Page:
“Don’t break a nail,” I said.
“Such the cynic, Rob,” David said.
“I don’t judge,” I said. I looked down the bar toward Jane who was suspiciously nearby investigating her mobile phone screen. “Who am I to tell someone how to live.”
“But you do judge,” David said. “It’s in your eyes, your amused expression, yes, I notice all.”
I thought I had learned many years before not to let anyone else know what I was thinking. It was my method to keep control during family conflict, it was my method to figure out how to have survived. But that night, I had failed in my process.
“Fair enough,” I said. “Why Lamech? Why so specific?”
David pressed his fingers and thumbs together like an ancient Chinese wiseman.
“Because I’ve met him,” David said. “I told you I’m an ancient astronaut, this is not just some crazy theory.”
“I, I,” I said. “Didn’t expect that, but I guess I did.”
“He was the descendent from Cain, who killed Abel,” David said. “I suspect you’re Protestant, and went to Sunday School?”
“But you met him?” I asked. After I had spoken the question, I realized I could not have jumped off the crazy train that was about to pick up speed. “I mean…”
“I’m not an old soul,” David said. “That’s an infantile concept, but, without my control, I travel, in space and time.”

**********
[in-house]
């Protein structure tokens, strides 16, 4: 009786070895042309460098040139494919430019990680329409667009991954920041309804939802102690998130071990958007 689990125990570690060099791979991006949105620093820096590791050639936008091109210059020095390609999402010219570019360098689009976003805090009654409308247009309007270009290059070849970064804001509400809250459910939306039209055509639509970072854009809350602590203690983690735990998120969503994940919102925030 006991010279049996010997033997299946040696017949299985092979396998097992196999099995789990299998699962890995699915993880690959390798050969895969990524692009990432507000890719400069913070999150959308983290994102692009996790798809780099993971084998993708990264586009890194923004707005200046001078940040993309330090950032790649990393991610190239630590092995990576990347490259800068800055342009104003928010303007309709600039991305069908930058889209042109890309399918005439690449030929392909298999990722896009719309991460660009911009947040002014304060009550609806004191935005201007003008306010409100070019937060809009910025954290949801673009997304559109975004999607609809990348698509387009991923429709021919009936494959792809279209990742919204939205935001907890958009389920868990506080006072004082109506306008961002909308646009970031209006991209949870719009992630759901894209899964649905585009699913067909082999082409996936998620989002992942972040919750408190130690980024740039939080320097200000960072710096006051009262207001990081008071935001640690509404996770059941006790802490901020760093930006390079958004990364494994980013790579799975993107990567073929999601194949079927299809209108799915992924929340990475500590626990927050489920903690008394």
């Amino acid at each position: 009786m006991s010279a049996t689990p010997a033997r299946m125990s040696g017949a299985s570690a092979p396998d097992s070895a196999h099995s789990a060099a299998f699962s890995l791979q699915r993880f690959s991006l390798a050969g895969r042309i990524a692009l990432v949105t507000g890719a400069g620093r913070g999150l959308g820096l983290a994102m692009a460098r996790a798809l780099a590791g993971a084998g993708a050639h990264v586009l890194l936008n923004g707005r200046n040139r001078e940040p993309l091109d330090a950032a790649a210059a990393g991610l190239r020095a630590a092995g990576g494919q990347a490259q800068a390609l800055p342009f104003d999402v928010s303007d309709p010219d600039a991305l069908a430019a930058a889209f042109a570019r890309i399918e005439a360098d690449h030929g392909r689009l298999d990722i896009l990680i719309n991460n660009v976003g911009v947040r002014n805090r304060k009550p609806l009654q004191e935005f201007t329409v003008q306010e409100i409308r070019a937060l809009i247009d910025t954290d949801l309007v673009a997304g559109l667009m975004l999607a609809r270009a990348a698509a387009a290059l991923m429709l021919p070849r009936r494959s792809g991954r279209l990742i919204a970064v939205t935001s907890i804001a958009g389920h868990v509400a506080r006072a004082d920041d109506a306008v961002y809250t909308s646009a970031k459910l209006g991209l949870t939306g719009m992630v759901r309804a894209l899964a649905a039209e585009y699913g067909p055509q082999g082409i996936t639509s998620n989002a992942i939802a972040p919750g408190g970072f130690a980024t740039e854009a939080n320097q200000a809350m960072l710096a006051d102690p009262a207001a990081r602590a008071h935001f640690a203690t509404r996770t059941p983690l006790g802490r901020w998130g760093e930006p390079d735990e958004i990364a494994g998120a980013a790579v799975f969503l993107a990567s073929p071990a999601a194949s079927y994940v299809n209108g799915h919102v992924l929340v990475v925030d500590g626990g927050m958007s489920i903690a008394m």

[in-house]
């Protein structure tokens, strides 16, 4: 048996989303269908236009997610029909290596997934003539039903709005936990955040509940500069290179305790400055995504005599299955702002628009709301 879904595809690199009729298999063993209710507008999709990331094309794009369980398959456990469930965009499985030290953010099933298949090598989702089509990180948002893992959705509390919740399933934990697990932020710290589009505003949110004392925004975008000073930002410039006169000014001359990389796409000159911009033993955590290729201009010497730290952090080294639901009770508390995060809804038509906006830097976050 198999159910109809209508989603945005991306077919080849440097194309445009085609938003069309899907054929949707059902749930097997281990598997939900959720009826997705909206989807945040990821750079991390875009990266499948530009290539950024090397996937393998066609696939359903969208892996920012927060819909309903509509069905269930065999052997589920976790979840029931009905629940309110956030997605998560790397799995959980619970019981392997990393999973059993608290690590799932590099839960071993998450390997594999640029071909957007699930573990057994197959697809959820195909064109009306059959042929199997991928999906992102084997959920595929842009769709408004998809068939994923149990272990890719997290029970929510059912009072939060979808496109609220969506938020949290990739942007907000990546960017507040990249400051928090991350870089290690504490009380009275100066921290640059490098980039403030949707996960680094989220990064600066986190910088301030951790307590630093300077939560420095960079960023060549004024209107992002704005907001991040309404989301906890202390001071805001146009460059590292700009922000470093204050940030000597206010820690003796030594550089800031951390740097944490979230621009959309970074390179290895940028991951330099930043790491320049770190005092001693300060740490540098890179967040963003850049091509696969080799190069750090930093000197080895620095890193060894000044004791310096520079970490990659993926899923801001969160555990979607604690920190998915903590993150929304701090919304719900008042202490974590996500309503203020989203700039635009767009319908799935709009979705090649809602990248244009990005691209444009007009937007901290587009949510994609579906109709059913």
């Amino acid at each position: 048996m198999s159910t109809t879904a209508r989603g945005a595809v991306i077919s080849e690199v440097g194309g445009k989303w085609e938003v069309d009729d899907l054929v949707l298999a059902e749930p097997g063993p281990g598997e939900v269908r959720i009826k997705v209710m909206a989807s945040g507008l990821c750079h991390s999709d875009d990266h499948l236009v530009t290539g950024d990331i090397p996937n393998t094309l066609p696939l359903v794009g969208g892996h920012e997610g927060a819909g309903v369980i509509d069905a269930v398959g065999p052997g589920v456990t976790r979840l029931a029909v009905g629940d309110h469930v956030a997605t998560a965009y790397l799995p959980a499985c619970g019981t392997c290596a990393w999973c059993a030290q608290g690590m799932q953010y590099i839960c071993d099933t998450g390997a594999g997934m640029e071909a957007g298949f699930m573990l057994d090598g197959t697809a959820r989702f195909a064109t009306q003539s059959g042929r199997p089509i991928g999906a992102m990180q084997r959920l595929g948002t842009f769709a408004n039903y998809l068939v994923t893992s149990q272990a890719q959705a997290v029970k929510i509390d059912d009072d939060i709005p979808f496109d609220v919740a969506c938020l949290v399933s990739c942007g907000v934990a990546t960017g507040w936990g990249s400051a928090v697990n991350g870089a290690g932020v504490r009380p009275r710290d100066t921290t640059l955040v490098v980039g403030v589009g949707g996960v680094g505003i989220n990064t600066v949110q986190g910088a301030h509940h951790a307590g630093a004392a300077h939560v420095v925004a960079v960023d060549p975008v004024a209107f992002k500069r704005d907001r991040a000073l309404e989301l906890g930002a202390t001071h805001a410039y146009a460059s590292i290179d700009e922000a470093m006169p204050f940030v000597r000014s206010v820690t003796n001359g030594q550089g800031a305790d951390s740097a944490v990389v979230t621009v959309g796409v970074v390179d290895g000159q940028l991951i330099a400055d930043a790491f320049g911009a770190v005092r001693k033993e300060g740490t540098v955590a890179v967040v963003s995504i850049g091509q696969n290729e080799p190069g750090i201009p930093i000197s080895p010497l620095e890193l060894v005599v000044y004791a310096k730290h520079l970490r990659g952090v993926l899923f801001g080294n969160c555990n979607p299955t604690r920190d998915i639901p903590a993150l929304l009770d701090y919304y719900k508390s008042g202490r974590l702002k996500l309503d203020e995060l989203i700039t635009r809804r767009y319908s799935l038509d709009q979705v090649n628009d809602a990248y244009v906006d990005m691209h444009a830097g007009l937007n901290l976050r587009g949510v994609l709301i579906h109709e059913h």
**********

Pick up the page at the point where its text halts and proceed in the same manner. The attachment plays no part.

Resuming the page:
“Traveled to Kashmir?” I asked.
“The Zeppelin fan?” Jane asked me. “Another?”
“Yes,” I said. I had not turned to look at Jane. “I beg you, I’ll have another.”
“Such a funny man, Rob,” David said. “I have so much more to reveal, but, you’re the cynical one, the non-believer.”
“Well, I guess you’re right,” I said. “Guilty. But tell me more, I’m interested, seriously.”
“At least your honest,” David said. He nodded as he looked up at the antiqued tin ceiling tiles. “When I need rest, I take my medications, it seems to block them from coming. But, then, I allow them to return, I feel it’s my duty, for humanity.”
“Have you ever met God?” I asked.
David grunted at me. He shook his head.
“Yes,” David said. “Quite the elusive one. No, I have never had a formal meeting with what you would define as, God.”
“I’m just curious,” I said.
“But, Satan? Your next question,” David said. “Yes, I’ve been in its presence, it’s a darkness I cannot fully comprehend. But, the reason I take what you call, Halloween, quite seriously.”
“I have nothing,” I said.
“I don’t disrespect the darkness, that’s my point,” David said. “When I travel, in my mind, as a portal opens, I sometimes sense them, nearby, watching me.”
I sat there on a wooden chair inside the Moon, and I wondered what it was like to have been David, to live every moment within his comfortable madness, to view his existence through a filtered lens.
“I will pray for your safety,” I said.
“Another Boddington’s?” Jane asked David.
“Yes, good man,” David said.
“Why do you drink Boddington’s?” I asked.
“Good question,” David said. “Because Boddington’s takes me home, I’m never alone when I taste a Boddington’s.”